Yes, bitcoin is volatile and here is why

Yes, Bitcoin is volatile. In fact, it’s very volatile. Since its conception in 2008, Bitcoin has had stellar price performance, and as part of that performance, the price per bitcoin has been subject to vast and rapid fluctuations. This volatility has been polarizing. Some people are put off by it, others find it enticing. It is its very own world; difficult to put into perspective for external observers, especially those rooted in and accustomed to more traditional investment approaches. What does the history of bitcoins’ volatility show us? What are the causes? And what does this mean for us?In this context, we will outline key reasons for this volatility and dive into its driving mechanisms. After all, bitcoin is seen as a resilient store of value and its volatility is a result of many different market dynamics which need time; to be both understood and successfully navigated. — Author: JP Patheja Hellmich

Historical Bitcoin Volatility

Bitcoin has always been subject to large price fluctuations.

Figure 1: Bitcoin Logarithmic Growth Curves¹

It’s no secret that bitcoin is considered to be an extremely volatile currency. For instance, the volatility of gold averages 1.2% whereas bitcoins’ volatility in the last 60 days alone has averaged 4.6%, and not uncommonly even far exceeds the 7% mark².

February 2011 marked the time when bitcoin first reached parity with the USD. Priorly it had only traded in the sub-$1 range³. Succeeding the milestone, bitcoin reached $17.50 by late June of that year. However, it did not last long. Following an alleged hack at Mt. Gox, a major platform for trading crypto currencies at the time, bitcoin fell from it’s new high to a mere $0.01 — Yes, you read that correctly — where it remained for a couple minutes.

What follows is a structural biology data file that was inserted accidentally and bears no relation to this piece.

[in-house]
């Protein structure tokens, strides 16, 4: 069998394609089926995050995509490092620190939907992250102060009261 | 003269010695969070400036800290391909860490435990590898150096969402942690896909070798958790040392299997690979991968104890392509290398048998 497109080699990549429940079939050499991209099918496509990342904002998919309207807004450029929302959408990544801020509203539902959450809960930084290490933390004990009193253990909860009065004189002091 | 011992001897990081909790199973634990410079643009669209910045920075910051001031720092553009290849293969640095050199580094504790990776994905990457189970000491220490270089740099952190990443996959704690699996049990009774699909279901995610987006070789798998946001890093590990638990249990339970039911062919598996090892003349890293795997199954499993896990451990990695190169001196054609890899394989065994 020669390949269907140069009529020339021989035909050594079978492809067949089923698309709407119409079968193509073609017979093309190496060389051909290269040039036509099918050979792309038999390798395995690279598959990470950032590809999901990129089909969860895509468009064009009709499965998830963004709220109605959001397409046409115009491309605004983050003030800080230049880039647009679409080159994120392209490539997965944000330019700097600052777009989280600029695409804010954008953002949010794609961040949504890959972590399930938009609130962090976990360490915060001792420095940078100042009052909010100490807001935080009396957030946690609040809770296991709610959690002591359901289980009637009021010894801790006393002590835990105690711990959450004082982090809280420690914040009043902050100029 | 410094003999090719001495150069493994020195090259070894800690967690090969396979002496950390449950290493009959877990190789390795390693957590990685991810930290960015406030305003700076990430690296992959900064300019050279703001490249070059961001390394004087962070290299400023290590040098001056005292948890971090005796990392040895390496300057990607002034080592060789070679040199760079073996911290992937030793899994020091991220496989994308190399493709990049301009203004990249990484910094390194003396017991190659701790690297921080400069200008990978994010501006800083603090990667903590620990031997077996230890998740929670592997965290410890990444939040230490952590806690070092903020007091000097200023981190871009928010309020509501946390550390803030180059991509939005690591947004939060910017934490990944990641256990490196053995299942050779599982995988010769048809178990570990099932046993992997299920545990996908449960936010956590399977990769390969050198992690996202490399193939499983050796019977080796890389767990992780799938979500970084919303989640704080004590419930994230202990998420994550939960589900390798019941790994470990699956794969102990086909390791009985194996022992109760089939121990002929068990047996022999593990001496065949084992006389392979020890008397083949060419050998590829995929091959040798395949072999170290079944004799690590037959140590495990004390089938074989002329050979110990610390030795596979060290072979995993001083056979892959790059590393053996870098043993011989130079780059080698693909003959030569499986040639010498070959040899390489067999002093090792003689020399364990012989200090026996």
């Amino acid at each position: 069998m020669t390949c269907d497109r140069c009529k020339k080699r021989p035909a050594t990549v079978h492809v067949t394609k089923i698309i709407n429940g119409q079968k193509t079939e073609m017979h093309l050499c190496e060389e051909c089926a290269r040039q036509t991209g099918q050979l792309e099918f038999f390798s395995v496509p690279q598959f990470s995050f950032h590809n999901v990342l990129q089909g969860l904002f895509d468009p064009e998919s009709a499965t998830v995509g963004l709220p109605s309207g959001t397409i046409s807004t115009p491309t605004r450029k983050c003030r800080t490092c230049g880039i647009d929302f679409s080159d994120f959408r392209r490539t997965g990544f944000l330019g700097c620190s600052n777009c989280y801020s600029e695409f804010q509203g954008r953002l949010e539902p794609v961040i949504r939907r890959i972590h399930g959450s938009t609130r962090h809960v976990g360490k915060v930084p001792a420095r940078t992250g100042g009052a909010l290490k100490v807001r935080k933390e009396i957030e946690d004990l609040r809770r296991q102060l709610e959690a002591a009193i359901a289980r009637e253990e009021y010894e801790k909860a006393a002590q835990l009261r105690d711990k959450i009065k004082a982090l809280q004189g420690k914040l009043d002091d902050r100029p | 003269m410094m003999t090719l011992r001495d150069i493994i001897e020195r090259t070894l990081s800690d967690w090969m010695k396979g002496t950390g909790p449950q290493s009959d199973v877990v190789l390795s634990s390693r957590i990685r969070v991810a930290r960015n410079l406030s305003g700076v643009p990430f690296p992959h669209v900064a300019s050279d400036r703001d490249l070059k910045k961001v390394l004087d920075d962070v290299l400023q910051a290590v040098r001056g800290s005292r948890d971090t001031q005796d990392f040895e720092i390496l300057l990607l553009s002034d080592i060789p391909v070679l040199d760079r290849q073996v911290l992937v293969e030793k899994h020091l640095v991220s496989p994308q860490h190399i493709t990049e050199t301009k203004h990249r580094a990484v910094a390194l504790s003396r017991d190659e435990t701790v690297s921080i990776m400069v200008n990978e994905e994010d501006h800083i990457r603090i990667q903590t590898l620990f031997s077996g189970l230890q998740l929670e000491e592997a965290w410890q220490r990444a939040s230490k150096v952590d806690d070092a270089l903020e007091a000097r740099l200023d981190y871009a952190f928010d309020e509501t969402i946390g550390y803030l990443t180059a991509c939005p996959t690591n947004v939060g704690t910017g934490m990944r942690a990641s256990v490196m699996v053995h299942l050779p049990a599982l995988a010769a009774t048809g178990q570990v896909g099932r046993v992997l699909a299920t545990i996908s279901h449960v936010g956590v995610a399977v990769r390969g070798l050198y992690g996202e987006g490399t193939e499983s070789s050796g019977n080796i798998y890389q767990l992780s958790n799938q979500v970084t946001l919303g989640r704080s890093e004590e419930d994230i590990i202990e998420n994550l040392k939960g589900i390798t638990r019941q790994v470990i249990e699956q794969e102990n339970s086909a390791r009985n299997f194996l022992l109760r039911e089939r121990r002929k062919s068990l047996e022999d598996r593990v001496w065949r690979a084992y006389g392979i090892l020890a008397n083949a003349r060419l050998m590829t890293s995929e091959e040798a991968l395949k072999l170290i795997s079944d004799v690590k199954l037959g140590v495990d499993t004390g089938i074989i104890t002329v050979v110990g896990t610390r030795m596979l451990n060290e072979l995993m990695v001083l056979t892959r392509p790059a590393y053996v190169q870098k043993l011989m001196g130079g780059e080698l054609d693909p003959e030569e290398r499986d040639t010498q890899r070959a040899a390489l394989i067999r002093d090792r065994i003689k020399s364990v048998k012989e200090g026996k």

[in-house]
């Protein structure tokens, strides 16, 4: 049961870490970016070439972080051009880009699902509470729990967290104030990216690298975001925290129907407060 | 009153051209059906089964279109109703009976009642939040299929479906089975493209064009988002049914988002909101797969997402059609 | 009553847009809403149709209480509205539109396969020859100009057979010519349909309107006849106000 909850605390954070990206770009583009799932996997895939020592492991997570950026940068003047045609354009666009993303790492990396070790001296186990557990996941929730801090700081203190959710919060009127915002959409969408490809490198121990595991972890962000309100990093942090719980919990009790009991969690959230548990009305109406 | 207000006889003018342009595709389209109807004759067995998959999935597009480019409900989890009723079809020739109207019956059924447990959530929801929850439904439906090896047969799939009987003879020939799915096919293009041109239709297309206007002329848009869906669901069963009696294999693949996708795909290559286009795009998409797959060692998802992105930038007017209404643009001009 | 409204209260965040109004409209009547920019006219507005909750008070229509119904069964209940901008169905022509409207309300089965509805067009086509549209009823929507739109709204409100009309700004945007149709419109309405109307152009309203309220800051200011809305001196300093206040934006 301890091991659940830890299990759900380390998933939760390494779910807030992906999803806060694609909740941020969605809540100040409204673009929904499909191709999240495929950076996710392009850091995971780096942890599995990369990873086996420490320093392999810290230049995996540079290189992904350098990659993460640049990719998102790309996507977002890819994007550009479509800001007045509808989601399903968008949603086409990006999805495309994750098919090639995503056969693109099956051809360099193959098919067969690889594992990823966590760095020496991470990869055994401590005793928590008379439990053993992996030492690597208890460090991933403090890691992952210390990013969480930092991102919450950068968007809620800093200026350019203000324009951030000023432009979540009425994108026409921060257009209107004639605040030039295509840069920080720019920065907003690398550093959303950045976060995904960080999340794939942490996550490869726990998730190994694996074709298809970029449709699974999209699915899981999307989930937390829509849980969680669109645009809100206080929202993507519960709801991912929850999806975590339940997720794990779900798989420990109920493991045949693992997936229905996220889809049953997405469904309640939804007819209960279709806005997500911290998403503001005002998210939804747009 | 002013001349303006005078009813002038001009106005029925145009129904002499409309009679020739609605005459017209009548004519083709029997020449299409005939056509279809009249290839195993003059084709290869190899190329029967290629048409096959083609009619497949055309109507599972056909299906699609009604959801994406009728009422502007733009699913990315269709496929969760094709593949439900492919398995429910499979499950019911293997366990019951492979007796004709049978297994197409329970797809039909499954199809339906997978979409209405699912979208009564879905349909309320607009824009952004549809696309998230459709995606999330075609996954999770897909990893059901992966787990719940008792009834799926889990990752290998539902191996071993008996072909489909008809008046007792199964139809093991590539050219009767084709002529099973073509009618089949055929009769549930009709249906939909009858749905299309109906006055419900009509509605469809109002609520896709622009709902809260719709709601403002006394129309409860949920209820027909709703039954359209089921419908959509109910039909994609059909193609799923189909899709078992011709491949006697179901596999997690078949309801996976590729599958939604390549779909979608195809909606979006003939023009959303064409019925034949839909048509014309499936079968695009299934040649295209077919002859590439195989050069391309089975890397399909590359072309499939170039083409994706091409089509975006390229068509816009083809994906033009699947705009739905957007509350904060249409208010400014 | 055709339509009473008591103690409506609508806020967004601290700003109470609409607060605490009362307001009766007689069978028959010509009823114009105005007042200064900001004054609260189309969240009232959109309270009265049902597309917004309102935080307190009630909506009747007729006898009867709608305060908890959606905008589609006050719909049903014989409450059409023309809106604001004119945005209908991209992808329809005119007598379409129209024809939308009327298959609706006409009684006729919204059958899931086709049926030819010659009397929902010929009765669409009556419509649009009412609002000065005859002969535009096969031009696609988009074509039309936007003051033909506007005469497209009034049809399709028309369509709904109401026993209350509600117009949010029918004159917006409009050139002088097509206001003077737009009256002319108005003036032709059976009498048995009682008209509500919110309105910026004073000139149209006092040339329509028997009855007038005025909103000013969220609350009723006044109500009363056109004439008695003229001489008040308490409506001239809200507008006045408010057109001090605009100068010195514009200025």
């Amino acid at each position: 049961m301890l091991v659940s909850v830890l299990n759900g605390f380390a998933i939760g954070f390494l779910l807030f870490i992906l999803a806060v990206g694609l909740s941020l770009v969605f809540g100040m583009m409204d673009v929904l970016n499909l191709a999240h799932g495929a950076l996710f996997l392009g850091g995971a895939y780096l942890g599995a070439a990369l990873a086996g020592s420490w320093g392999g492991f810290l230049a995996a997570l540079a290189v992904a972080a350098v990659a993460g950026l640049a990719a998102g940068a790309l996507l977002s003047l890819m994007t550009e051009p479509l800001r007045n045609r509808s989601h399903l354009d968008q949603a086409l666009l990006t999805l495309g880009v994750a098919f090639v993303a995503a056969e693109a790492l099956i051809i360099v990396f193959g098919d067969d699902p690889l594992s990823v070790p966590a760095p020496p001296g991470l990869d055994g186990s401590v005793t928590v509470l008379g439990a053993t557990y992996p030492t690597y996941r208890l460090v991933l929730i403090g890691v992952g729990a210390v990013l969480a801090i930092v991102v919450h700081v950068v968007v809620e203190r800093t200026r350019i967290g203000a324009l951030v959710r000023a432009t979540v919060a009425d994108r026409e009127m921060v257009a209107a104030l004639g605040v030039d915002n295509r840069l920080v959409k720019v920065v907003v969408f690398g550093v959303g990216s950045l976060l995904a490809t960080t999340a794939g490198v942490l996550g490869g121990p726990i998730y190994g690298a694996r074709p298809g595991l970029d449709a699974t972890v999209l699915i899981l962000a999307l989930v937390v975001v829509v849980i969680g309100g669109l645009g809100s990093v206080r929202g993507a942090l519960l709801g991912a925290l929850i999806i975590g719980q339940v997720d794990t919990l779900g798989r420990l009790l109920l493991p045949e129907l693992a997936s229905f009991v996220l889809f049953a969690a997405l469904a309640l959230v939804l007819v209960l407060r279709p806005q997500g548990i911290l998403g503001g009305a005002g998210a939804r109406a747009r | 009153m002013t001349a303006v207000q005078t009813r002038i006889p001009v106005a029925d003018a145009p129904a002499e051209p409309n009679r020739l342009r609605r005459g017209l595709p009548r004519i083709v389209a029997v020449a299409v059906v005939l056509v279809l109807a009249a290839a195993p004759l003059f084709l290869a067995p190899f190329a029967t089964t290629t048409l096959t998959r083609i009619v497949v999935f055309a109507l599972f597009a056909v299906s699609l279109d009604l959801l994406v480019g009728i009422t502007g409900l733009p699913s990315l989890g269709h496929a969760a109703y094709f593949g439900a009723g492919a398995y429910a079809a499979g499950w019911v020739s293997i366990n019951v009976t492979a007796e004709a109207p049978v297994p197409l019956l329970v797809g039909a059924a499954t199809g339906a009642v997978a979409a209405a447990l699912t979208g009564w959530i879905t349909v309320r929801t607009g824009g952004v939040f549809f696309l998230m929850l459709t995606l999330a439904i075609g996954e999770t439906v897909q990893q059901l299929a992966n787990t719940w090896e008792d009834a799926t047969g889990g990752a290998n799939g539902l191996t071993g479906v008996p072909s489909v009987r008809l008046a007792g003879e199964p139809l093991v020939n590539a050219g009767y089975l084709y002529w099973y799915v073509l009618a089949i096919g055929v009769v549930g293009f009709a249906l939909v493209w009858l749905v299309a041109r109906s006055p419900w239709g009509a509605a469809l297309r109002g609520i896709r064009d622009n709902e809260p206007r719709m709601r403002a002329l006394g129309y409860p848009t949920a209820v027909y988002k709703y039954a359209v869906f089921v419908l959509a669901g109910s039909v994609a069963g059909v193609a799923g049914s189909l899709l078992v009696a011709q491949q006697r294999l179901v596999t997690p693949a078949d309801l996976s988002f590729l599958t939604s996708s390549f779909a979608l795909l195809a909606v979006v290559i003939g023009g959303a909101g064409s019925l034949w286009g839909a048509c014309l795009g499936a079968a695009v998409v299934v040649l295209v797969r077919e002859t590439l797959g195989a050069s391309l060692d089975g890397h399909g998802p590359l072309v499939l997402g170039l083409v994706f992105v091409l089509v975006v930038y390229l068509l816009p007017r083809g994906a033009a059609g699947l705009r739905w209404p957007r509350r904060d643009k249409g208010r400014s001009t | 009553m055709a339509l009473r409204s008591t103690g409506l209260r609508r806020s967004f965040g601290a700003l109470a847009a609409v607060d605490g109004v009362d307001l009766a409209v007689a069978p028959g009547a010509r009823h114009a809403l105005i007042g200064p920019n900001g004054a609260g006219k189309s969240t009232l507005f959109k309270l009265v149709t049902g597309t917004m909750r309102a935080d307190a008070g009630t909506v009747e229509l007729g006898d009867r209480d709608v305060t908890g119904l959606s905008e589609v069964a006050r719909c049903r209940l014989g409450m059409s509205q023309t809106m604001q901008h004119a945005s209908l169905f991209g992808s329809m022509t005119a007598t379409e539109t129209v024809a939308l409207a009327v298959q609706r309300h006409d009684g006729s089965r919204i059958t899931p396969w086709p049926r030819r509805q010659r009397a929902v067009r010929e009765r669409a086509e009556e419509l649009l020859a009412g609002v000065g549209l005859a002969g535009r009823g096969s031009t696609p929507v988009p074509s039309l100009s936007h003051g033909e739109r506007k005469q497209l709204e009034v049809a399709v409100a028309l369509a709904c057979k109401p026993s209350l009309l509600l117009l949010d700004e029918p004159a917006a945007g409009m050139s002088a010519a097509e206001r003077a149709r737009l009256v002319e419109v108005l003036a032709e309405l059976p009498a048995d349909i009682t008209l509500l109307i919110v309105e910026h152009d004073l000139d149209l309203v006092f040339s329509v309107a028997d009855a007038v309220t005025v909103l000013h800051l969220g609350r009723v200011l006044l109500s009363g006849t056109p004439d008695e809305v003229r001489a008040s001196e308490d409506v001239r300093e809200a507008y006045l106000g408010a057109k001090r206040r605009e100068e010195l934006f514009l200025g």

After an extended period of ups and downs, a rather peculiar split of the blockchain into two occurred in March 2013 where for six hours two iterations of the transaction log (blockchain) operated simultaneously which led to a mass sell-off⁴. The technical crisis was due to a bug from differing software versions 0.7 and 0.8 which lead to the fork. Quick decision making prevented significant damage, version 0.8 was reverted, and by April 1st the price of bitcoin reached $100.

While in the summer of 2013 Thailand banned bitcoin exchanges due to a lack of legal frameworks, a US federal judge determined that bitcoins are “a currency or a form of money”⁵ just as Germany’s finance ministry also classified them as a “unit of account”⁶. This, along with an increase of support for bitcoin fueled its rise to $1,000 which peaked at $1,150 by November 30th, 2013. The glory didn’t last, only a week later the price came tumbling down by $450 and marked the beginning of a long slump which bottomed out at a price of $203 in August, 2015.

It took until January 2017 for bitcoin to return to the $1,000 mark. From there it went ballistic: $3,000 in June, to $5,000 in September and all the way to $10,000 in November. Cboe Global Markets began offering bitcoin futures in December and by the 19th of December (2017) the price peaked at $19,200.